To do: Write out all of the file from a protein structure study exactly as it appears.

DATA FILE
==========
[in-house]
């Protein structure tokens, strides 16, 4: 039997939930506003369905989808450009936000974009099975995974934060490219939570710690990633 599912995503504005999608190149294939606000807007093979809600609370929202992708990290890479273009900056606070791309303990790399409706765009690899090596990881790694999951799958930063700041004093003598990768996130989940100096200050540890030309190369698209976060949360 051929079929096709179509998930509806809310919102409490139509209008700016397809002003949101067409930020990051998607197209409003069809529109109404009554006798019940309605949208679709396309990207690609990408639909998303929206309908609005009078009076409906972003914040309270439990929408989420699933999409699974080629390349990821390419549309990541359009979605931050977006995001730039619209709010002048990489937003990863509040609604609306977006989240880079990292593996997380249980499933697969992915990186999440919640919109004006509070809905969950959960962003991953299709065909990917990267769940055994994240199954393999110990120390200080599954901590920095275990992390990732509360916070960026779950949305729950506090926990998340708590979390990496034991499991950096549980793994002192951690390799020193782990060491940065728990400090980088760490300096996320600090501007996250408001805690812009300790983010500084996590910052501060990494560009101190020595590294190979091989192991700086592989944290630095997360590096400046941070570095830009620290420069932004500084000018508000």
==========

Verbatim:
[in-house]
């Protein structure tokens, strides 16, 4: 039997939930506003369905989808450009936000974009099975995974934060490219939570710690990633 599912995503504005999608190149294939606000807007093979809600609370929202992708990290890479273009900056606070791309303990790399409706765009690899090596990881790694999951799958930063700041004093003598990768996130989940100096200050540890030309190369698209976060949360 051929079929096709179509998930509806809310919102409490139509209008700016397809002003949101067409930020990051998607197209409003069809529109109404009554006798019940309605949208679709396309990207690609990408639909998303929206309908609005009078009076409906972003914040309270439990929408989420699933999409699974080629390349990821390419549309990541359009979605931050977006995001730039619209709010002048990489937003990863509040609604609306977006989240880079990292593996997380249980499933697969992915990186999440919640919109004006509070809905969950959960962003991953299709065909990917990267769940055994994240199954393999110990120390200080599954901590920095275990992390990732509360916070960026779950949305729950506090926990998340708590979390990496034991499991950096549980793994002192951690390799020193782990060491940065728990400090980088760490300096996320600090501007996250408001805690812009300790983010500084996590910052501060990494560009101190020595590294190979091989192991700086592989944290630095997360590096400046941070570095830009620290420069932004500084000018508000």